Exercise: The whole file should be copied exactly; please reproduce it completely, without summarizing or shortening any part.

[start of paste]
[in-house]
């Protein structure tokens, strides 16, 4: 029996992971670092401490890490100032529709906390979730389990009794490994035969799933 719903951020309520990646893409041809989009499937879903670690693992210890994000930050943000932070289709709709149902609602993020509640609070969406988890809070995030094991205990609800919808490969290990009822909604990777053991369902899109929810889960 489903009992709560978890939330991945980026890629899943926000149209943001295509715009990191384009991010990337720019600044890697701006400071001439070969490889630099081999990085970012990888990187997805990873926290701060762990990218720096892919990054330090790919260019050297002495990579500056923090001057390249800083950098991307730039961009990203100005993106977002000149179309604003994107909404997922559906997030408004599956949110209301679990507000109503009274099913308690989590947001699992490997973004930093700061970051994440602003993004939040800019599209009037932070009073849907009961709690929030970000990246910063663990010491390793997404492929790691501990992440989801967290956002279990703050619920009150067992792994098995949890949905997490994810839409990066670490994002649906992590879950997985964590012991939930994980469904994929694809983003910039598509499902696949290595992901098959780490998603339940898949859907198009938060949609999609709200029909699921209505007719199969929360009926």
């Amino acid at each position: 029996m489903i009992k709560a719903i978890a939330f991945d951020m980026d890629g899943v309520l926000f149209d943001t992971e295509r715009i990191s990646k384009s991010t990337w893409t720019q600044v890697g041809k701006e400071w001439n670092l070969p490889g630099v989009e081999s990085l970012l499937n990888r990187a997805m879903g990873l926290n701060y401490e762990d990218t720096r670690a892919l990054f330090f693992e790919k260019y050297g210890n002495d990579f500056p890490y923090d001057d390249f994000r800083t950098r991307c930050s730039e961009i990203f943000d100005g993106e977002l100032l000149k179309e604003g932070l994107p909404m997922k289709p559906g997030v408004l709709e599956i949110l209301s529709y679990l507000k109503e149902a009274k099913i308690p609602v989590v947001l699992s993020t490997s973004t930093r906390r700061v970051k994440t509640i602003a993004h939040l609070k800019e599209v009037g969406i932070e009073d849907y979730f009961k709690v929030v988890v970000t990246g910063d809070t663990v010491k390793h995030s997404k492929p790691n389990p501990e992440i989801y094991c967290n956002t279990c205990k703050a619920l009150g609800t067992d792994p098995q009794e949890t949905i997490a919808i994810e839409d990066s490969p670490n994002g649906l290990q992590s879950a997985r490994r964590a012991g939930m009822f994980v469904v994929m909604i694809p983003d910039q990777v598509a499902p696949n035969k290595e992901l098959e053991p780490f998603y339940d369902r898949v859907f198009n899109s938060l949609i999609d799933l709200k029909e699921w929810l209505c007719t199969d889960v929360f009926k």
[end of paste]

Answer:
[in-house]
């Protein structure tokens, strides 16, 4: 029996992971670092401490890490100032529709906390979730389990009794490994035969799933 719903951020309520990646893409041809989009499937879903670690693992210890994000930050943000932070289709709709149902609602993020509640609070969406988890809070995030094991205990609800919808490969290990009822909604990777053991369902899109929810889960 489903009992709560978890939330991945980026890629899943926000149209943001295509715009990191384009991010990337720019600044890697701006400071001439070969490889630099081999990085970012990888990187997805990873926290701060762990990218720096892919990054330090790919260019050297002495990579500056923090001057390249800083950098991307730039961009990203100005993106977002000149179309604003994107909404997922559906997030408004599956949110209301679990507000109503009274099913308690989590947001699992490997973004930093700061970051994440602003993004939040800019599209009037932070009073849907009961709690929030970000990246910063663990010491390793997404492929790691501990992440989801967290956002279990703050619920009150067992792994098995949890949905997490994810839409990066670490994002649906992590879950997985964590012991939930994980469904994929694809983003910039598509499902696949290595992901098959780490998603339940898949859907198009938060949609999609709200029909699921209505007719199969929360009926």
């Amino acid at each position: 029996m489903i009992k709560a719903i978890a939330f991945d951020m980026d890629g899943v309520l926000f149209d943001t992971e295509r715009i990191s990646k384009s991010t990337w893409t720019q600044v890697g041809k701006e400071w001439n670092l070969p490889g630099v989009e081999s990085l970012l499937n990888r990187a997805m879903g990873l926290n701060y401490e762990d990218t720096r670690a892919l990054f330090f693992e790919k260019y050297g210890n002495d990579f500056p890490y923090d001057d390249f994000r800083t950098r991307c930050s730039e961009i990203f943000d100005g993106e977002l100032l000149k179309e604003g932070l994107p909404m997922k289709p559906g997030v408004l709709e599956i949110l209301s529709y679990l507000k109503e149902a009274k099913i308690p609602v989590v947001l699992s993020t490997s973004t930093r906390r700061v970051k994440t509640i602003a993004h939040l609070k800019e599209v009037g969406i932070e009073d849907y979730f009961k709690v929030v988890v970000t990246g910063d809070t663990v010491k390793h995030s997404k492929p790691n389990p501990e992440i989801y094991c967290n956002t279990c205990k703050a619920l009150g609800t067992d792994p098995q009794e949890t949905i997490a919808i994810e839409d990066s490969p670490n994002g649906l290990q992590s879950a997985r490994r964590a012991g939930m009822f994980v469904v994929m909604i694809p983003d910039q990777v598509a499902p696949n035969k290595e992901l098959e053991p780490f998603y339940d369902r898949v859907f198009n899109s938060l949609i999609d799933l709200k029909e699921w929810l209505c007719t199969d889960v929360f009926k």